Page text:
Trent Williams vs. Chandler Jones: An 8-Round TKO

Grant Cohn

If you’re like me, you haven’t seen Trent Williams play much. You’ve seen him on television and you know he’s a great left tackle, but you haven’t studied his tape, because you haven’t studied Washington. Why would you?

Today, I delved into Williams’ tape for the first time. He didn’t play in 2019, so I picked one game from 2018 -- Week 1 against the Cardinals. I wanted to watch Williams against arguably the best edge-rusher in the NFL, Chandler Jones. Jones has 96 sacks in his career even though he turned 30 just this past February. He’s great, too.

I expected to see an evenly-matched fight between two elite players. Jones gives every left tackle problems -- even Joe Staley before he retired.

What I saw was not suitable for children.

Williams massacred Jones. Made him essentially quit. Gave up zero sacks, hits or “pressures.”

Williams also is a phenomenal run-blocker, and I’ll analyze that part of his game in the near future. Today, I focus completely on his pass protection. Here are the eight best rounds of his fight with Jones. To see the plays, watch the above video.

Round 1. First Quarter. 13:54. First and 10 at the Cardinals 41-yard line.

Jones uses a speed-to-power move, meaning he takes three aggressive strides upfield as if he intends to rush around the edge, then cuts directly into Williams’ chest and pushes him backward. Jones wants to get Williams off balance by making his slide laterally before bracing for contact. Good plan.

No one does this move better than Jones. And yet, he moves Williams only three or four yards backward. Williams “drops anchor,” as NFL coaches say, which means he stops Jones in his tracks. Williams is so freaking strong.

Round 1 goes to Williams.

Round 2. First Quarter. 13:02. Third and Four at the Cardinals 35-yard line.

Jones takes a hard jab step to the outside before juking back to the inside, like a crossover in basketball. Jones gives a terrific crossover, but still doesn’t fool Williams, who punches Jones in the chest, knocks him off balance and pushes him into the left guard. Jones quits on the play.

Round 2 goes to Williams

Round 3. First Quarter. 5:09. Second and Nine at the Washington 21-yard line.

This time, Jones tries to beat Williams around the edge. You’ve got to try something new if the other stuff doesn’t work, right?

But this doesn’t work, either. Williams grabs Jones, and Jones loses his balance. Almost falls forward on his face. Williams mercifully holds him up as Alex Smith completes a nine-yard pass to Vernon Davis. Remember those two?

Round 3 goes to Williams.

Round 4. First Quarter. 3:51. First and 10 at the Washington 43-yard line.

Jones bulrushes directly into Williams’ chest, gets nowhere and quits after a couple steps.

Round 4 goes to Williams. The first quarter hasn’t ended yet, and Jones already has lost heart. Can you blame him?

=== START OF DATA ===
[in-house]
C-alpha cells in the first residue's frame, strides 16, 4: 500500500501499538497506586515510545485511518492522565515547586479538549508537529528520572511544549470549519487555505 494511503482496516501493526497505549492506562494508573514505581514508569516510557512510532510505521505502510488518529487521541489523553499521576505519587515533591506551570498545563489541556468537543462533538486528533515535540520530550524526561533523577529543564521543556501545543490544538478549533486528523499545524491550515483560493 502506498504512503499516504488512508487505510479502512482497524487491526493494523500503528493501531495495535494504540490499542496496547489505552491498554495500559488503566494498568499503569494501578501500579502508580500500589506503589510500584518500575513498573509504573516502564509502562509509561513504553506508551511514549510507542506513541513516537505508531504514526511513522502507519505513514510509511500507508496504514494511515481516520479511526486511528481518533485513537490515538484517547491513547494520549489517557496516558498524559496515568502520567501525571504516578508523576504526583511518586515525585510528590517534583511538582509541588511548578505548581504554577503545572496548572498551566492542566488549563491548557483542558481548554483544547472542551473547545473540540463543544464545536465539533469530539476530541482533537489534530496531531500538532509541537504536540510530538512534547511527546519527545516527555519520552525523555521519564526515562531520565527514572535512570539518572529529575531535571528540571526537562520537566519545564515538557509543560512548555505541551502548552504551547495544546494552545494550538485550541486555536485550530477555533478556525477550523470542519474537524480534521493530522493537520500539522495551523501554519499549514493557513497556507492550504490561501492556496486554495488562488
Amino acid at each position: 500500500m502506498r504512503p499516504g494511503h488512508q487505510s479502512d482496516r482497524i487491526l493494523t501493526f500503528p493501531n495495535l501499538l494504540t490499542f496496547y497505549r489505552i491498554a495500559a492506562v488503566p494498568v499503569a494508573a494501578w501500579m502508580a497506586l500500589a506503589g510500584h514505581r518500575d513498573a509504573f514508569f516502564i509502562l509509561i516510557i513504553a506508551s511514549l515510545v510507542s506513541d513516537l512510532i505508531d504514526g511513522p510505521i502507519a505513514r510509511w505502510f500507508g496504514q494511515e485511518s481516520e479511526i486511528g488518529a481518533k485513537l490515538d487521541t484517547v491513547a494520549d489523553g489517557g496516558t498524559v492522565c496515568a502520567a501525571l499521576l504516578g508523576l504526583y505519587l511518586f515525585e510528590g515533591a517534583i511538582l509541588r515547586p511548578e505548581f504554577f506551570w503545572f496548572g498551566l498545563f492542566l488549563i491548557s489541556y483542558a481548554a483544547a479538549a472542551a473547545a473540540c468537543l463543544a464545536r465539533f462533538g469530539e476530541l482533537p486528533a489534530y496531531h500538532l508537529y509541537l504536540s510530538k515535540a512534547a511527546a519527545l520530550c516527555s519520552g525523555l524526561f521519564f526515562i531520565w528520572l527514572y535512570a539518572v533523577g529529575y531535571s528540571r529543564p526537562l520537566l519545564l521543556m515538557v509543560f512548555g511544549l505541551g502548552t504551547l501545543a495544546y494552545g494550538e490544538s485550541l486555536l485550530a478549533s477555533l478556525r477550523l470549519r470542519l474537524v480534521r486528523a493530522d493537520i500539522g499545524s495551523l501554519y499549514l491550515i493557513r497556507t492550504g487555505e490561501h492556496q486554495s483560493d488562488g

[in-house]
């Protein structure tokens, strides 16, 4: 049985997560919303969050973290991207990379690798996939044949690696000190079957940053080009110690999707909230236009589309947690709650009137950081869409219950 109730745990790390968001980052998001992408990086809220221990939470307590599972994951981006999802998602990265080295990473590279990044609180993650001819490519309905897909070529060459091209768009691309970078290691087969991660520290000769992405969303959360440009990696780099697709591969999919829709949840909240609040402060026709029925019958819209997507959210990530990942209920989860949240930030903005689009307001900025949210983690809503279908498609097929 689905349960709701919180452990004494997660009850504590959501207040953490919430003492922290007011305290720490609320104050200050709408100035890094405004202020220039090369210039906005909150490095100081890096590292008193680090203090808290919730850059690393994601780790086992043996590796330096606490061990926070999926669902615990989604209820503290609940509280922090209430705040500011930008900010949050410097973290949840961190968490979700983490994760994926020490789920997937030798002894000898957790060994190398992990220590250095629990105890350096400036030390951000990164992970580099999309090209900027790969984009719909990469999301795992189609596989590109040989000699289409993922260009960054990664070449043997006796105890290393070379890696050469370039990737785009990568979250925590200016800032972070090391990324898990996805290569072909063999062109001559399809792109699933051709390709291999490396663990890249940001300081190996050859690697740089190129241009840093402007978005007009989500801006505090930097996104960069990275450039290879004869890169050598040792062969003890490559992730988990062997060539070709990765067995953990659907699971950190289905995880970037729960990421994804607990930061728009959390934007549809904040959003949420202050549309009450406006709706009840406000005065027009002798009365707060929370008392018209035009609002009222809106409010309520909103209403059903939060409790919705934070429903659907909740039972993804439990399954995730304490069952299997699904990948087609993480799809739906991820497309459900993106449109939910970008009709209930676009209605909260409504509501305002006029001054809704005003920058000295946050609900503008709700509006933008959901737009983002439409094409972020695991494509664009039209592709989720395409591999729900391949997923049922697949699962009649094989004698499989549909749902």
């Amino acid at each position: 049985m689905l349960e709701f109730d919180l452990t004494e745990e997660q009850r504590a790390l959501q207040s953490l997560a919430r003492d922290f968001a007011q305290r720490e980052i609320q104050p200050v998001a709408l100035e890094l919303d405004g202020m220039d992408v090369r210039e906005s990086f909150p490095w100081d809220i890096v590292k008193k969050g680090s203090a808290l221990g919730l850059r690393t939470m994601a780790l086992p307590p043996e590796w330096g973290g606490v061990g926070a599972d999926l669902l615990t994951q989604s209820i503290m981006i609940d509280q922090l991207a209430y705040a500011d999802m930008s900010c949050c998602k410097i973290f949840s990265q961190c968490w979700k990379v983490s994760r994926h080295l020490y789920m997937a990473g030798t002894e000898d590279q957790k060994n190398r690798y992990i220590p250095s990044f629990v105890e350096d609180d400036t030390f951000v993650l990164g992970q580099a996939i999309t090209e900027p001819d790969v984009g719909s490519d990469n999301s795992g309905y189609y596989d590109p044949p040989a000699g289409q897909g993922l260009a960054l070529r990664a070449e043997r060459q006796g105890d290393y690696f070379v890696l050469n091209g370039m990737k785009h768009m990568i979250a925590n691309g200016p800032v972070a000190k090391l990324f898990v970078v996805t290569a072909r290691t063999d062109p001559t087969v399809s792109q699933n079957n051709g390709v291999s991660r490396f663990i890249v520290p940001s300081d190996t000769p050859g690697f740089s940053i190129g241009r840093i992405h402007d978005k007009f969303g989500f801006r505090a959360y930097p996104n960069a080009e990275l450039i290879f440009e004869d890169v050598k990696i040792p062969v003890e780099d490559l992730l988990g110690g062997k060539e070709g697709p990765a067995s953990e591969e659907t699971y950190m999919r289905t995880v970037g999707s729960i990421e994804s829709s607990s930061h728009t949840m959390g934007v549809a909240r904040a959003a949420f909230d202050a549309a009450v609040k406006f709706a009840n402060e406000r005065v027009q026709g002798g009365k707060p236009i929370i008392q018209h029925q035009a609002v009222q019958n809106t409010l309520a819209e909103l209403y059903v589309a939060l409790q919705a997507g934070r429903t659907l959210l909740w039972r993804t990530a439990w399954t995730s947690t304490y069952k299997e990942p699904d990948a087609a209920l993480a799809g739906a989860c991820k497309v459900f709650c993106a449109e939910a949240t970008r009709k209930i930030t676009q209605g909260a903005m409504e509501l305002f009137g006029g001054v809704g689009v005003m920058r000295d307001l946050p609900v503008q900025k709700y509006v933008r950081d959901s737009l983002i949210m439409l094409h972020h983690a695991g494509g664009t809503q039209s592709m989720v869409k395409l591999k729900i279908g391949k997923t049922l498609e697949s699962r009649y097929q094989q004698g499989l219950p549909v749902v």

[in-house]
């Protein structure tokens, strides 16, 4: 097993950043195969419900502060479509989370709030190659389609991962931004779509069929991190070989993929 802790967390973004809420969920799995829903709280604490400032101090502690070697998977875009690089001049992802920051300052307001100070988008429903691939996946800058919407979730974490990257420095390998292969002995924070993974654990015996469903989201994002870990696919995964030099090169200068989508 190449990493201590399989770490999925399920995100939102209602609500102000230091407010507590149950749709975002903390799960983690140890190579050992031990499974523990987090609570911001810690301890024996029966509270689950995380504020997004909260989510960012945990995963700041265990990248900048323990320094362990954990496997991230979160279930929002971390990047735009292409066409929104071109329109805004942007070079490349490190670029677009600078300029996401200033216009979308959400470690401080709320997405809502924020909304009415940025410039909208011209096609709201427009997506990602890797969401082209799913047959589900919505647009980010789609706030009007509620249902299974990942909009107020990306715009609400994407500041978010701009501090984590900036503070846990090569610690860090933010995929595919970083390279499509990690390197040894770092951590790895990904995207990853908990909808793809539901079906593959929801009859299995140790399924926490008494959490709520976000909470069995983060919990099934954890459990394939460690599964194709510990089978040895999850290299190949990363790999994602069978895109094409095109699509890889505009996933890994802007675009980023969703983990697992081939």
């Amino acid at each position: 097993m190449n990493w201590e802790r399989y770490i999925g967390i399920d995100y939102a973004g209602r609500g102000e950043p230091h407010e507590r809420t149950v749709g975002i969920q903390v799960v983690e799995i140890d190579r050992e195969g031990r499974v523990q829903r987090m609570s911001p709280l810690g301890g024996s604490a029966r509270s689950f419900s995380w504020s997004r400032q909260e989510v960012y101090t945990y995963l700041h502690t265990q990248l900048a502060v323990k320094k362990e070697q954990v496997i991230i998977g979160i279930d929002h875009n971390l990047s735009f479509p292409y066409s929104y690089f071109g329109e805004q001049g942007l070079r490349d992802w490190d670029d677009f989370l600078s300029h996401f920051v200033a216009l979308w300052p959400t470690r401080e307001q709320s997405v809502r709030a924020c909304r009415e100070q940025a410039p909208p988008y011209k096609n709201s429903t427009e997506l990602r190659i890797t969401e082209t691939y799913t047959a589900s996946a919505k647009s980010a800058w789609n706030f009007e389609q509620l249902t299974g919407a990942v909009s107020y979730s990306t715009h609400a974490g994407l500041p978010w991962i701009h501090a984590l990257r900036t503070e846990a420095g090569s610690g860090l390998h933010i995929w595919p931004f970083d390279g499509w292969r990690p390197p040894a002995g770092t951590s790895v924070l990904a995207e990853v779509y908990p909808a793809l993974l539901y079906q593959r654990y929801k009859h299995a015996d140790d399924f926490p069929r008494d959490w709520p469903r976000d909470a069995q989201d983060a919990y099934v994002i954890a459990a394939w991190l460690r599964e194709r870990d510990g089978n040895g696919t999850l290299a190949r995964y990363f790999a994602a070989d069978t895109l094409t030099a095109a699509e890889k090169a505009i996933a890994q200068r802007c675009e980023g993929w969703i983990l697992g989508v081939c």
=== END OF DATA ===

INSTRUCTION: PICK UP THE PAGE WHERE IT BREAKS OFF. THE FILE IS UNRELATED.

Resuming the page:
Round 5. Second Quarter. 15:00. Second and 10 at the Cardinals 13-yard line.

Jones tries a move from earlier -- the jab step to the outside followed by the quick crossover back to the inside. Williams sees it coming, punches Jones in the throat and completely mirrors Jones’ footwork as Alex Smith throws a touchdown pass to running back Chris Thompson.

Round 5 goes to Williams. Williams actually is quicker than Jones.

Round 6. Second Quarter. 8:46. First and 10 at the Cardinals 49-yard line. Washington leading 7-0.

Jones tries another crossover to the inside, but this time dives wildly, and Williams throws him to the ground as Smith spins to his left and completes a pass to tight end Jordan Reed.

Round 6 goes to Williams.

Jones is overmatched and he knows it.

Round 7. Second Quarter. 0:29. First and 10 at the Cardinals 12-yard line.

This is Jones’ last stand. He gives all the effort and willpower he has left. When the center snaps the ball, Jones runs hard into Williams and knocks him back a few yards. Then Jones jumps over Williams, raises his left arm and almost hits Smith in the helmet. But Smith calmly completes an eight-yard pass to Thompson.

Round 7 still goes to Williams. And this was Jones’ most competitive round.

Round 8. Third Quarter. 10:24. Second and Seven at the Washington 11-yard line.

Now Washington leads 21-0, and Jones doesn’t want to fight anymore. This play is a long-developing play-action pass, and Jones never actually engages Williams or does something you would consider a “move.” He watches as Smith completes an 11-yard pass to Josh Doctson.

Round 8 goes to Williams. This basically is the end of the fight. Washington protects Smith the rest of the game with runs and quick passes.


Williams: Eight rounds.

Jones: Zero rounds.

Jones might be a future Hall of Famer, and he figured out within three or four plays that nothing he did would work against Williams. Literally nothing. Not speed. Not power. Not quickness.

Williams seems unreal. He’s like one of those players you create in Madden whose every attribute rates 99 out of 99. He’s a video game creation.

Jimmy Garoppolo must be pretty, pretty pleased.

Comments (1)
No. 1-1
Mitchell Alan
Mitchell Alan

Grant, you can't fool us. We know you've peeked at the film of Trent Williams run-blocking. As great as Staley was, Staley only played 7 or 8 games last year, parts of those games injured.

Williams and Brunskill added to the offensive line will send Mostert's stats into the stratosphere. The other upside is that with Opposing Defenses geared for the unstoppable running game, Jimmy G. will morph into a great play-action passer.

This team has every chance to be BETTER in 2020.

Look out, league.